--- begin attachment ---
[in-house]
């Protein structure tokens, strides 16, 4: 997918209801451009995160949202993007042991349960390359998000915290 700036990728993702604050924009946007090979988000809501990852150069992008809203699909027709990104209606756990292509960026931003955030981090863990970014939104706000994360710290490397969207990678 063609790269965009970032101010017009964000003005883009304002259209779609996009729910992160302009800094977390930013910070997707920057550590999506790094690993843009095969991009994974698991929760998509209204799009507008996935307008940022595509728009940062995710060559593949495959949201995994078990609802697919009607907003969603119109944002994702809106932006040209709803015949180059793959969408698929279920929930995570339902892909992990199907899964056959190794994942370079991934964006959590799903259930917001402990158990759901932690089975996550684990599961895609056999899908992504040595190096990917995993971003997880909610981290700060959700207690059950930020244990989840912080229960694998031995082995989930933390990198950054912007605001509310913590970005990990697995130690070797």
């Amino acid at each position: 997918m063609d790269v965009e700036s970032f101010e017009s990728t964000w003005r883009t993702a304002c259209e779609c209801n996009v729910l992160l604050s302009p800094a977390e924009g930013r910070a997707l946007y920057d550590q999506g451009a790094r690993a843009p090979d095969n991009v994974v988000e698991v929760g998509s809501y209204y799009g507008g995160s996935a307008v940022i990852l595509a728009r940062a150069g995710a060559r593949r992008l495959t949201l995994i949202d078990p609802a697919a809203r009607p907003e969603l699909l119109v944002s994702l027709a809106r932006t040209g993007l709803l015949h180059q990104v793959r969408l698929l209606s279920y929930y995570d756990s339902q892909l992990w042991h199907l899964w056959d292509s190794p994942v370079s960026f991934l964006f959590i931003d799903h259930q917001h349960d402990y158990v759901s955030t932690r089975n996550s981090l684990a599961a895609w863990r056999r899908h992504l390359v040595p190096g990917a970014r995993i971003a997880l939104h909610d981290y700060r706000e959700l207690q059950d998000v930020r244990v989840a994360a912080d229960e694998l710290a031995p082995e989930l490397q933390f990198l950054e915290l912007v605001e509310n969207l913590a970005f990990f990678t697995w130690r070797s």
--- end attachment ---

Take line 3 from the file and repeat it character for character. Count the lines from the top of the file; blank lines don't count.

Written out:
């Amino acid at each position: 997918m063609d790269v965009e700036s970032f101010e017009s990728t964000w003005r883009t993702a304002c259209e779609c209801n996009v729910l992160l604050s302009p800094a977390e924009g930013r910070a997707l946007y920057d550590q999506g451009a790094r690993a843009p090979d095969n991009v994974v988000e698991v929760g998509s809501y209204y799009g507008g995160s996935a307008v940022i990852l595509a728009r940062a150069g995710a060559r593949r992008l495959t949201l995994i949202d078990p609802a697919a809203r009607p907003e969603l699909l119109v944002s994702l027709a809106r932006t040209g993007l709803l015949h180059q990104v793959r969408l698929l209606s279920y929930y995570d756990s339902q892909l992990w042991h199907l899964w056959d292509s190794p994942v370079s960026f991934l964006f959590i931003d799903h259930q917001h349960d402990y158990v759901s955030t932690r089975n996550s981090l684990a599961a895609w863990r056999r899908h992504l390359v040595p190096g990917a970014r995993i971003a997880l939104h909610d981290y700060r706000e959700l207690q059950d998000v930020r244990v989840a994360a912080d229960e694998l710290a031995p082995e989930l490397q933390f990198l950054e915290l912007v605001e509310n969207l913590a970005f990990f990678t697995w130690r070797s």